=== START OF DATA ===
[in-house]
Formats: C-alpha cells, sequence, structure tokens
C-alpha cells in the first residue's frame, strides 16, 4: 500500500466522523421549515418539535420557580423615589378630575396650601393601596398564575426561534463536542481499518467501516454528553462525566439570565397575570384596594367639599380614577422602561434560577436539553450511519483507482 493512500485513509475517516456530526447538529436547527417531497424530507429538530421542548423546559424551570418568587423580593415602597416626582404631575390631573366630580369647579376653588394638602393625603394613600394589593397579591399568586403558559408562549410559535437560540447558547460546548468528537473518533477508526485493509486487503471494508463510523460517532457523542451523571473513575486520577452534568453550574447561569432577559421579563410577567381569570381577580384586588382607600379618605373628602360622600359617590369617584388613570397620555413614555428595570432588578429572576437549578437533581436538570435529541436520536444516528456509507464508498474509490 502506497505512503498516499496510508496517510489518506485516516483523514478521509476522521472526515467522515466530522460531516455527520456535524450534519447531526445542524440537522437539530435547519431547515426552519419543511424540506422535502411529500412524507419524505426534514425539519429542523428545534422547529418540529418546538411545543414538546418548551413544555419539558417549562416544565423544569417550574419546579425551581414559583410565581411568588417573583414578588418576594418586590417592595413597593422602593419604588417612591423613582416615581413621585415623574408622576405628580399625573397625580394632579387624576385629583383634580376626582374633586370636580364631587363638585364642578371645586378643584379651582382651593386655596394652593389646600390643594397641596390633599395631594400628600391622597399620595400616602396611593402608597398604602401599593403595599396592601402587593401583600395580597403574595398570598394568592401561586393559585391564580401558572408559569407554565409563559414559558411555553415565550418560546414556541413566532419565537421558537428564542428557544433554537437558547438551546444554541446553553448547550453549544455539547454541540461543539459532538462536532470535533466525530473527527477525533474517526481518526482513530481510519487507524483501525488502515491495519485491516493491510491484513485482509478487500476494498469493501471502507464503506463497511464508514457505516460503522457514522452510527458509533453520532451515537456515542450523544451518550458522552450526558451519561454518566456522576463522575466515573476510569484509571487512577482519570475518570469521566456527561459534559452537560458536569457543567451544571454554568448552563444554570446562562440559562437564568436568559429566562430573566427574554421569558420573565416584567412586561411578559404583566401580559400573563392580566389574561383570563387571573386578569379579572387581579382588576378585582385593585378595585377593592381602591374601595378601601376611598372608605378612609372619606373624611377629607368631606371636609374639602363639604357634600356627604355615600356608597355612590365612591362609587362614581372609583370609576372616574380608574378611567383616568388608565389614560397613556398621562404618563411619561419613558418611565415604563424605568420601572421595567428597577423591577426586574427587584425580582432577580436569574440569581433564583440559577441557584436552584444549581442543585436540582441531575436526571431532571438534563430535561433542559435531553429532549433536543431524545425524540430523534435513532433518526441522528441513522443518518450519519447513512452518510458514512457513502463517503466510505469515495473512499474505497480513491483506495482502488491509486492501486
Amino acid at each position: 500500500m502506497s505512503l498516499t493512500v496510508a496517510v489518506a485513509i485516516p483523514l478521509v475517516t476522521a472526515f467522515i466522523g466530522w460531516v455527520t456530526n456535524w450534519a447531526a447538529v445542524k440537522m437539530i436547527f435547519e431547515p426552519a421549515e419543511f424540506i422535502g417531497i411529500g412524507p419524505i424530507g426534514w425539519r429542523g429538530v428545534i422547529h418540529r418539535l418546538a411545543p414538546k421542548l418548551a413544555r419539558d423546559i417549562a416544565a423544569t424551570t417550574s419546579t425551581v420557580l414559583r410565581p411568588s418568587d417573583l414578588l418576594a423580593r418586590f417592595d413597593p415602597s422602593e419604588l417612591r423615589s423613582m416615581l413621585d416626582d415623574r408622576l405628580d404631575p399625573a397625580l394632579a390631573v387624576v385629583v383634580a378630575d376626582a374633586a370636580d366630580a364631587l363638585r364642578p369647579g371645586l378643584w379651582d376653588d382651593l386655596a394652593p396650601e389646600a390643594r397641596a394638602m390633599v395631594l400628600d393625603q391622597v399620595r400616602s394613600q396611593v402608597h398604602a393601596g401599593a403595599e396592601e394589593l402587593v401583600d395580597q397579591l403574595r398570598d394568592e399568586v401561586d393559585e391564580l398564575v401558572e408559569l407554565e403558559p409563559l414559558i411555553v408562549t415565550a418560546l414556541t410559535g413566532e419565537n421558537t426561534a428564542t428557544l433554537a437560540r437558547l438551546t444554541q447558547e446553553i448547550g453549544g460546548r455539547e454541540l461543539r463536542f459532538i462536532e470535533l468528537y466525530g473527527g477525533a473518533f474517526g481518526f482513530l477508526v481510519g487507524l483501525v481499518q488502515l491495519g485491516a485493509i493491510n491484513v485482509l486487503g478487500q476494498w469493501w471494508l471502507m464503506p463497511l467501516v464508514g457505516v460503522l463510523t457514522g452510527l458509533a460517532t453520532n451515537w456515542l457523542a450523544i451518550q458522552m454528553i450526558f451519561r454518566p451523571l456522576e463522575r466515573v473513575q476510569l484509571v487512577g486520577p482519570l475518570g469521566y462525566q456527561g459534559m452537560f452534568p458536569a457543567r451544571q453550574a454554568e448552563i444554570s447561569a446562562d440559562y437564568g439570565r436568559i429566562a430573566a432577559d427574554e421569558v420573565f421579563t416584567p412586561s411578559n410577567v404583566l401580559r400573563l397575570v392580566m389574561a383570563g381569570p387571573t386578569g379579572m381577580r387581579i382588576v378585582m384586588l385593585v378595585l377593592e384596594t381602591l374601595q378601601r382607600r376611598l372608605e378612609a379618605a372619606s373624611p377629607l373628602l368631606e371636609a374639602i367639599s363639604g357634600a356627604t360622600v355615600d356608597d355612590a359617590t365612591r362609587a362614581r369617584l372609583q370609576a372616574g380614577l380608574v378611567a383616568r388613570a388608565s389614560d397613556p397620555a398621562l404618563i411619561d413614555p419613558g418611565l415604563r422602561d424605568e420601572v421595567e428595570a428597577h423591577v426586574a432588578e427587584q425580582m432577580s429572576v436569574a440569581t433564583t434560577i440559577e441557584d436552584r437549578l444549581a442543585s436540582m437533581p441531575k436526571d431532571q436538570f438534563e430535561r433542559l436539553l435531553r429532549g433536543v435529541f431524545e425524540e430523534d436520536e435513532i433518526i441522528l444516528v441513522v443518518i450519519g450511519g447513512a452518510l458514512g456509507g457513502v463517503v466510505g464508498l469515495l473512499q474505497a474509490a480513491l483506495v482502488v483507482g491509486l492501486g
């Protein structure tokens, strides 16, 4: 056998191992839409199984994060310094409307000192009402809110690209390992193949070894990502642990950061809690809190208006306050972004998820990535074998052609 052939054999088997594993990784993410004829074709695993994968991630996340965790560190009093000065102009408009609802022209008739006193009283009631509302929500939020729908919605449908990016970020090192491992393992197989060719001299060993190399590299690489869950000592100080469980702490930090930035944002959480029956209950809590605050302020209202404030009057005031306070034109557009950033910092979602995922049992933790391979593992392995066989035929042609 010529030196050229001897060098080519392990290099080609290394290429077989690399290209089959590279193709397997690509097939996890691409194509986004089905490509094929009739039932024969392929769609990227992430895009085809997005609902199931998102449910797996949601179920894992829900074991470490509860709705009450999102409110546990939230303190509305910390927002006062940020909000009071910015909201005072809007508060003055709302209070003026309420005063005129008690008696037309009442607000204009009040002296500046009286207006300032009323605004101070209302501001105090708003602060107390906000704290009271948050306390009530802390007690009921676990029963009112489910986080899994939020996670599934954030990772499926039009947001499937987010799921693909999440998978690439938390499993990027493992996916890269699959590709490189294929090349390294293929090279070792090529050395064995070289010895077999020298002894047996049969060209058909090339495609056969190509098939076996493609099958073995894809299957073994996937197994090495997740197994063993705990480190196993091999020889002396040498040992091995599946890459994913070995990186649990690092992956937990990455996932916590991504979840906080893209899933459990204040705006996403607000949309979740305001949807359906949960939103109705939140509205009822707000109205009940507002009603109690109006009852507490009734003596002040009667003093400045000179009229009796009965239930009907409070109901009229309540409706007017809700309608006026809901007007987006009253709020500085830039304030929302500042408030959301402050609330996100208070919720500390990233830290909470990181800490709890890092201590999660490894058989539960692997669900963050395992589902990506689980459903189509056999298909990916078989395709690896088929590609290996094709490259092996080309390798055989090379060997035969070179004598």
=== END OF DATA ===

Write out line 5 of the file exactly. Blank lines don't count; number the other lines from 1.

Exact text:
């Protein structure tokens, strides 16, 4: 056998191992839409199984994060310094409307000192009402809110690209390992193949070894990502642990950061809690809190208006306050972004998820990535074998052609 052939054999088997594993990784993410004829074709695993994968991630996340965790560190009093000065102009408009609802022209008739006193009283009631509302929500939020729908919605449908990016970020090192491992393992197989060719001299060993190399590299690489869950000592100080469980702490930090930035944002959480029956209950809590605050302020209202404030009057005031306070034109557009950033910092979602995922049992933790391979593992392995066989035929042609 010529030196050229001897060098080519392990290099080609290394290429077989690399290209089959590279193709397997690509097939996890691409194509986004089905490509094929009739039932024969392929769609990227992430895009085809997005609902199931998102449910797996949601179920894992829900074991470490509860709705009450999102409110546990939230303190509305910390927002006062940020909000009071910015909201005072809007508060003055709302209070003026309420005063005129008690008696037309009442607000204009009040002296500046009286207006300032009323605004101070209302501001105090708003602060107390906000704290009271948050306390009530802390007690009921676990029963009112489910986080899994939020996670599934954030990772499926039009947001499937987010799921693909999440998978690439938390499993990027493992996916890269699959590709490189294929090349390294293929090279070792090529050395064995070289010895077999020298002894047996049969060209058909090339495609056969190509098939076996493609099958073995894809299957073994996937197994090495997740197994063993705990480190196993091999020889002396040498040992091995599946890459994913070995990186649990690092992956937990990455996932916590991504979840906080893209899933459990204040705006996403607000949309979740305001949807359906949960939103109705939140509205009822707000109205009940507002009603109690109006009852507490009734003596002040009667003093400045000179009229009796009965239930009907409070109901009229309540409706007017809700309608006026809901007007987006009253709020500085830039304030929302500042408030959301402050609330996100208070919720500390990233830290909470990181800490709890890092201590999660490894058989539960692997669900963050395992589902990506689980459903189509056999298909990916078989395709690896088929590609290996094709490259092996080309390798055989090379060997035969070179004598």